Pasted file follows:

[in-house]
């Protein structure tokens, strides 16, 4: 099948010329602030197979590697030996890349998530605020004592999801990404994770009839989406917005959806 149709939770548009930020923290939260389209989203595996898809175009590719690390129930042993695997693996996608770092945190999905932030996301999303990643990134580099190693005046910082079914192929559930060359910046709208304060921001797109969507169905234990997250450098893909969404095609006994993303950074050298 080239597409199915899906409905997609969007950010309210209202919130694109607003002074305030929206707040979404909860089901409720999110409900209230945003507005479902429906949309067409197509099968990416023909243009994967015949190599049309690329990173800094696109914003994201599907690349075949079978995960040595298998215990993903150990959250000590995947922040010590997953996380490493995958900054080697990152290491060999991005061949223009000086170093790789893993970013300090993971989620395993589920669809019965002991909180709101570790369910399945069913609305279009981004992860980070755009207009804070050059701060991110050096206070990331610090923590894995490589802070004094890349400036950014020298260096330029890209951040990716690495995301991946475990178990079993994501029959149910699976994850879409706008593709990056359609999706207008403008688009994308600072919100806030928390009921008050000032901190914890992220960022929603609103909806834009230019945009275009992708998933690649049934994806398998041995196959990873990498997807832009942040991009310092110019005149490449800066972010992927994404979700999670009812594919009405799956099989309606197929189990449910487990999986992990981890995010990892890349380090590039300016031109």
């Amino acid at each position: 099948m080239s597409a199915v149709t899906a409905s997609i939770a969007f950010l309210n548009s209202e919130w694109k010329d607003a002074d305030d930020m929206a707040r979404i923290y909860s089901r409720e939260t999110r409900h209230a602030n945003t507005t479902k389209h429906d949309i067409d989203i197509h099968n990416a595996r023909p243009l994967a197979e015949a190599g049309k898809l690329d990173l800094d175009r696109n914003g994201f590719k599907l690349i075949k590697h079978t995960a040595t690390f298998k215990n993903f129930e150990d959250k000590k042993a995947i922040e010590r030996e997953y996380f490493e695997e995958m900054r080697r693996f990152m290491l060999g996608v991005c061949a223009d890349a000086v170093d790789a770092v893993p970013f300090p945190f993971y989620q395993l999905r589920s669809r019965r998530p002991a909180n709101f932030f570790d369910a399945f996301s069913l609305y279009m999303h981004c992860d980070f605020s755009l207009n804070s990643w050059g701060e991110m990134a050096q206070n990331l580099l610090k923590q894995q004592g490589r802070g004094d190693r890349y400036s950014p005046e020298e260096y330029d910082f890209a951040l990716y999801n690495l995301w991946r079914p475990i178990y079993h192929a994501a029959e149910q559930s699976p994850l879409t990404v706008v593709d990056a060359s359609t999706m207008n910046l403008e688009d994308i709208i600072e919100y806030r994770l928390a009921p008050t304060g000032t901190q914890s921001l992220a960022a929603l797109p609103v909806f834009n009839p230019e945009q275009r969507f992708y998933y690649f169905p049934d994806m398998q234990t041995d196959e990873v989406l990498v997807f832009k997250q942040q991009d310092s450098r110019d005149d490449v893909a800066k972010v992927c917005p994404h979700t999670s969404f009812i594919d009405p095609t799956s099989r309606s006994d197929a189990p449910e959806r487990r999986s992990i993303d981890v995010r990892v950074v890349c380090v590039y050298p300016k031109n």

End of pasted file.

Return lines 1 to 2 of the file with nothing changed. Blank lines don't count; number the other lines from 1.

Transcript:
[in-house]
């Protein structure tokens, strides 16, 4: 099948010329602030197979590697030996890349998530605020004592999801990404994770009839989406917005959806 149709939770548009930020923290939260389209989203595996898809175009590719690390129930042993695997693996996608770092945190999905932030996301999303990643990134580099190693005046910082079914192929559930060359910046709208304060921001797109969507169905234990997250450098893909969404095609006994993303950074050298 080239597409199915899906409905997609969007950010309210209202919130694109607003002074305030929206707040979404909860089901409720999110409900209230945003507005479902429906949309067409197509099968990416023909243009994967015949190599049309690329990173800094696109914003994201599907690349075949079978995960040595298998215990993903150990959250000590995947922040010590997953996380490493995958900054080697990152290491060999991005061949223009000086170093790789893993970013300090993971989620395993589920669809019965002991909180709101570790369910399945069913609305279009981004992860980070755009207009804070050059701060991110050096206070990331610090923590894995490589802070004094890349400036950014020298260096330029890209951040990716690495995301991946475990178990079993994501029959149910699976994850879409706008593709990056359609999706207008403008688009994308600072919100806030928390009921008050000032901190914890992220960022929603609103909806834009230019945009275009992708998933690649049934994806398998041995196959990873990498997807832009942040991009310092110019005149490449800066972010992927994404979700999670009812594919009405799956099989309606197929189990449910487990999986992990981890995010990892890349380090590039300016031109």